Step Three: Get Help For Your Child in the Classroom
BCPS has a regimented process to assist children with learning differences. The Department of Special Education provides oversight for this process and ensures adherence to federal and state mandates. The local school follows this process to identify support strategies for a student and determine if the student qualifies for an Individualized Education Plan or 504 Accommodation Plan. (IEPs and 504s). Not all students will qualify for such plans. These are formal documents that set forth clear expectations in terms of the type of help your child will receive from the school. There are resources below to help you learn more about the IEP/504 process. Do your homework. The more you know about the plans and the process, the better you will be able to advocate for your child.
For parents, the first step is to request a meeting with the school's Student Support Team (SST) - but come prepared. Your goal should be to walk into this meeting with some level of confidence about where your child is struggling and what support he/she needs in order to be successful in the classroom. There are lots of outside resources to help you make this determination (see below). At this meeting you will learn whether your child qualifies for a 504 Plan (or IEP) and, if so, the process for obtaining such a plan. At our school, the vice principal chairs the SST.
It is important for you, the parent, to document, document, document. Take notes in the meetings and make sure you receive a copy of the meeting minutes from the SST chair. Before you leave the room, make sure you know what will happen next, by when, and who is responsible for doing it.
For follow-up school meetings, come prepared to demonstrate whether the documented plan is being followed and whether it’s effective. If you believe plan modifications are needed, come prepared to discuss your recommendations.
How to Handle Your IEP/504 Meeting This is a checklist for what to do before, during and after your child's IEP or 504 meeting.
Best Practices in the Classroom Knowing what strategies might help your child is an important step in getting a successful individualized plan. This is a list of best practices used by teachers to help kids with ADHD – and all kids – in the classroom.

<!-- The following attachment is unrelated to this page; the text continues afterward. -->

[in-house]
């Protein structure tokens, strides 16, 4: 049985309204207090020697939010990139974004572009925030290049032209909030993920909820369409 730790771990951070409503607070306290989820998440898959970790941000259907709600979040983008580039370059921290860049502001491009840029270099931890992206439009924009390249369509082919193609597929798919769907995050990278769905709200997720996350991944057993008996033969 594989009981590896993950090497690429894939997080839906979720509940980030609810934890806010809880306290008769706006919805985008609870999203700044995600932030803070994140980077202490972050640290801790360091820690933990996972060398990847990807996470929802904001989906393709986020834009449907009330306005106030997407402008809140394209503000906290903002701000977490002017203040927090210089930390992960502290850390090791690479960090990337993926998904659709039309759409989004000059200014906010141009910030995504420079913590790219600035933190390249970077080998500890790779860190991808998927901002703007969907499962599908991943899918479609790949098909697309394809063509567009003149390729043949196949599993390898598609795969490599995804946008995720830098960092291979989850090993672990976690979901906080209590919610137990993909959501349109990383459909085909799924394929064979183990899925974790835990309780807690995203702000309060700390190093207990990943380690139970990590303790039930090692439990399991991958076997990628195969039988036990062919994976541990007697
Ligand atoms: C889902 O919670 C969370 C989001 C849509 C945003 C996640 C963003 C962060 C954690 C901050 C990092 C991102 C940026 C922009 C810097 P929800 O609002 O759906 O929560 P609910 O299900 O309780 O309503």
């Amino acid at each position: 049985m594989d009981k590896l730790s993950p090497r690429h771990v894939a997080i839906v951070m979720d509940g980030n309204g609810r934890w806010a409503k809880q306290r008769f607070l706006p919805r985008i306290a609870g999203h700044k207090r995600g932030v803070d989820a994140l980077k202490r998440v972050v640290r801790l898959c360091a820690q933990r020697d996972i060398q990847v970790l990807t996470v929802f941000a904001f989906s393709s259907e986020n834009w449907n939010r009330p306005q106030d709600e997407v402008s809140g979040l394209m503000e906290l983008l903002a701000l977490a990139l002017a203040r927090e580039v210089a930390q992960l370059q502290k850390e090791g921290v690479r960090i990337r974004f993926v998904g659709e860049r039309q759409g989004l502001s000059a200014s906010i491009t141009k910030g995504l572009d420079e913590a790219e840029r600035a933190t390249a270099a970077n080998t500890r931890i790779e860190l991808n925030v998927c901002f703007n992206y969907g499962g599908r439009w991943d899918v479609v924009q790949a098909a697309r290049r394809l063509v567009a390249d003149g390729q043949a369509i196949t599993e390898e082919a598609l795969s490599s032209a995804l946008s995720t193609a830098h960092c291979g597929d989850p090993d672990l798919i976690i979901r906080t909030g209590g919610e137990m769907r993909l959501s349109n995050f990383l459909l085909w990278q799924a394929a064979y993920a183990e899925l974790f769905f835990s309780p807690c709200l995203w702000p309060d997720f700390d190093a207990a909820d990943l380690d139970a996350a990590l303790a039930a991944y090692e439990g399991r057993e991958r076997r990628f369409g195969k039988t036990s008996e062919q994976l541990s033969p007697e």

ADHD and Education: When and Why ADD Students Need Formal Accommodations & How to Get Them
Another great article from ADDitude, the leading and free resource for ADHD educational support.
40 Best School Accommodations for Your ADHD Child
This list include in-classroom strategies for managing impulsive behavior, incomplete assignments, lack of classroom focus, and disruptive behavior. These are a few examples of specifics that are included in IEP/504 plans.
ADHD Book of Lists Practical strategies and info to help kids and teens with ADHD
Teacher Resources and Tips on Helping Kids with ADHD This guide is intended for teachers but is also useful for parents too. It discusses the importance of rules and routines, positive relationships, and at-home strategies for completing assignments.
Pre-Referral Intervention Manual (PRIM) A teacher friend calls this her “teacher bible.” It maps out strategies to address every difficulty a student is having in the classroom. It's expensive, but you can find a reasonably priced used one online.
Step Four: Get Help For Your Child Outside of the Classroom
Your child's support doesn't end at dismissal. They need help at home as well. We used a coach to help our child with study skills and organization. These are two areas where ADHD kids (and all kids) struggle. Yet, schools do not seem to provide much help in these areas.
The coach was able to help us organize notebooks, lockers, and other materials to prevent things from falling into a black hole. We developed checklists to help with daily routines and chores and to teach our child strategies for studying. Coaches are not easy to find and they are expensive. But we found that the cost was worth the benefit.
When searching online, I found lots of academic coaches that help older students (high school and college). It is hard to find someone who helps younger kids with ADHD. And, it was difficult to find someone in the Baltimore area. To find a coach, ask your therapist and pediatrician for recommendations. We found our coach through our advocate.
Here are some online coach databases: ADHD Coaches Organization and JST Coaching LLC.
Other resources that I found useful:
Ten Strategies for Helping Kids with ADHD Build Self-Confidence Being different can take a toll on a child's self esteem. While working on self-control and self-management issues, be sure to boost their confidence too.
123 Magic This is great discipline book for any parent. I found it particularly useful because kids with ADHD often have difficulty with impulse control and managing their emotions. How you discipline your child can make that better or worse. Using the methods in this book makes things better.
Loyola College in Baltimore has a program to help ADHD youth with social skills. It fills up quickly, but was recommended to me by several people. There are very few social skills groups for kids with ADHD. So, take advantage of this one if you can.
Lighthouse in Catonsville offers a similar program. It may take lots of phone calls and follow-up to get your kid into the program. I don’t have any experience with this program.
The THRIVE center in Columbia, Kennedy Krieger and the Mt. Washington Pediatric Hospital come highly recommended. These organizations provide various types of ADHD support - evaluation, therapy, support groups for children or parents, etc.
Stay tuned for Part III: What to do if Your Child's Accommodations Aren't Being Followed or Aren't Working.